Friday, November 20, 1998

LebEnv #61


by Fareed Abou-Haidar

Recent news reports have revealed that Israelis have been digging up fertile soil from the occupied belt in South Lebanon, south of Marjayoun, and shipping it off to their side. One report said that the area involved had a depth of two to three meters in a 100 by 300 meter area. The Israelis claimed that they had not known about the theft while it was occurring. This is incredibly hard to believe, given the huge volume of the soil, which must have involved hundreds of trucks, and the extreme security in the area: how can one fighter not sneak across the border at night, yet trucks can freely cross back and forth?

What the Israelis did is despicable and is yet another environmental disaster. But, the fact is, we Lebanese ourselves have been squandering our priceless treasure of soil for millennia, with the situation getting dramatically worse the last three decades or so. (B-13) Remember the legend of the red "blood" of Adonis rushing into the sea from the Adonis (Ibrahim) River?

Just drive into the mountains surrounding Beirut. Take the road from Monte Verde towards Ras el-Matn and look across the valley to Broummana. You will see rivers of soil cascading hundreds of meters down the mountain in steep drainages. (Photo B-15) It comes from construction sites above; the soil is loaded by bulldozers into trucks which take them to the nearest convenient drainage and dump it there. The discarded soil smothers whatever trees and plants are in the drainage. Water rushing down the drainage erodes much of it down into the main stream and on to the sea.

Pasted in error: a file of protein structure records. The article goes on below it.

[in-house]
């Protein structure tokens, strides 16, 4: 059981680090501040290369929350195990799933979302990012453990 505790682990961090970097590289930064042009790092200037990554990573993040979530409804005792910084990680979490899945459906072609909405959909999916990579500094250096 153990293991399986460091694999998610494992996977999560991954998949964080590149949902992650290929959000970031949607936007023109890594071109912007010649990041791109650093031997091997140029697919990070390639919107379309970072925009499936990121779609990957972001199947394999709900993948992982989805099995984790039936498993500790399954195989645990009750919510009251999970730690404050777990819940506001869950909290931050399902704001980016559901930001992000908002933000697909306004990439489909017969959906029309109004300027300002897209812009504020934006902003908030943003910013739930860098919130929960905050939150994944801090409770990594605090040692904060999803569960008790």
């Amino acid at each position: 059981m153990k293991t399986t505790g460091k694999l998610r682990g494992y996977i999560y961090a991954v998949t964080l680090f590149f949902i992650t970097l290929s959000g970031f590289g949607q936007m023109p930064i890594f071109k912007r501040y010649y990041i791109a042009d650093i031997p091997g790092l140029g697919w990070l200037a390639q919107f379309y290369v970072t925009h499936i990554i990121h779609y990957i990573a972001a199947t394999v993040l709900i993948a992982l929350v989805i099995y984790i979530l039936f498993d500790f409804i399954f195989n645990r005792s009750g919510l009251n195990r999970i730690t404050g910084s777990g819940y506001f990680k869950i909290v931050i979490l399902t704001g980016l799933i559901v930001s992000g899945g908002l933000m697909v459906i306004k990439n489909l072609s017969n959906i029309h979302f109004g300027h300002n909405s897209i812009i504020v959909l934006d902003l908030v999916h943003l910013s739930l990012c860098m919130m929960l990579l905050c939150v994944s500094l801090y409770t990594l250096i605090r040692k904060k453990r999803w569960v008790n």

We have destroyed the soil by scraping it off to build rock quarries. (B-14) Over hundreds of thousands of square meters in the fertile Bequa'a, we have traded thousands of years' worth of food production for a one-time profit by covering the land with buildings. The same applies for the coastal plains. We have lost the soil by cutting down the forests that held it together, letting the rain wash down the denuded mountainsides. We dump toxic chemicals in it, not to mention mishandled engine oil and gasoline leaking from tanks.

Perhaps good will come out of this tragedy. Maybe, in light of the publicity surrounding Israel's stealing of Lebanon, we will appreciate the land (or what we have left of it) and learn to treat with greater respect.

Fareed Abou-Haidar

Fareed's Home Page (with articles and photos on the environment in Lebanon) at



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